Cheeseman Park is bordered by Colfax Avenue to the North, 6th Avenue to the South, York Street to the East, and Downing Street to the West.
Originally designated as acreage for burials, Chessman Park is a haven in the city.
Denver officials petitioned Congress to switch the purpose for the land to park land. By 1894, graves were relocated and burials were suspended. Reinhard Schuetze, drew up formal plans for the park in 1898.
Adjacent cemetery tracts became known as Morgan’s Historic District, Congress Park, Denver Botanic Gardens, and soccer fields. The fields are located above the city reservoirs directly north of Congress Park.
Schuetze saw Cheesman is a serene expanse in the midst of the bustling city. It is a peaceful enclave for quiet contemplation, picnic lunches, reading, and admiring the mountain range.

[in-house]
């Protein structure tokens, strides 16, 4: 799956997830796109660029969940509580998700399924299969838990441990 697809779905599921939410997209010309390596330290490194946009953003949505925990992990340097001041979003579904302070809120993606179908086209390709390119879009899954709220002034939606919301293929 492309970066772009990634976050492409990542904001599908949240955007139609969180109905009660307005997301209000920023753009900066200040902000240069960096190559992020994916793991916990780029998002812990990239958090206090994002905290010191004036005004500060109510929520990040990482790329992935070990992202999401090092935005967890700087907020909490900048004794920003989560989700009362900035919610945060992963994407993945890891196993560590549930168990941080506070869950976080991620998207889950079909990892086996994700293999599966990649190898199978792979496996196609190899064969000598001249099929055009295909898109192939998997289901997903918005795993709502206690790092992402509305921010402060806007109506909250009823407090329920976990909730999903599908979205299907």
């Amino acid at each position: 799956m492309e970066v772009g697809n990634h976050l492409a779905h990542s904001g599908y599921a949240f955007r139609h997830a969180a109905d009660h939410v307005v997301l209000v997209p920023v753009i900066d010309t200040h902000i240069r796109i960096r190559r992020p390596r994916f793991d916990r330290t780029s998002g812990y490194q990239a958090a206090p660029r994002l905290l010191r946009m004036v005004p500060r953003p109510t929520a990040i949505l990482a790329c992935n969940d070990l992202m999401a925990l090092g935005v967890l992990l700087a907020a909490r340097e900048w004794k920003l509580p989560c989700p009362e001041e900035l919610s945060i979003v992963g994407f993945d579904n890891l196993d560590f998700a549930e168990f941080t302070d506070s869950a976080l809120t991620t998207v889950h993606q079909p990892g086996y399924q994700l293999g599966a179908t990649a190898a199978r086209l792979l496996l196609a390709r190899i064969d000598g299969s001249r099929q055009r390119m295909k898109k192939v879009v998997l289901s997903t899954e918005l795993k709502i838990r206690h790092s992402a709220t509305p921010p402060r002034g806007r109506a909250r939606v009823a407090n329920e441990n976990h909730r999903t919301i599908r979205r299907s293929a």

In 1907 funds for a pavilion were donated by the widow of Walter Cheesman. Chessman Park bears his name today. The Pavillion, made of white Colorado marble, resemble the Acropolis in Athens. The Pavillion is adorned by reflecting pools and fountains to the west. It is hailed as Denver’s “temple in the sun.”
Cheesman Park Esplanade, created in 1912, linked Cheesman to Seventh Avenue Parkway and the Williams Street Parkway leading to the Country Club neighborhood.
Helen Bonfils, owner of the Denver Post, hosted seminars and theatrical productions throughout the 30s and 40s. The events drew enthusiasts by the thousands each summer.
Cheesman Park remains a significant neighborhood gathering spot, attracting legions of joggers, walkers, picnickers, and sunbathers, much as Schuetze may have originally envisioned. On breezy days, the sky above Cheesman springs to life with brightly colored kites, and following winter storms, ski tracks soon crisscross the freshly fallen snow.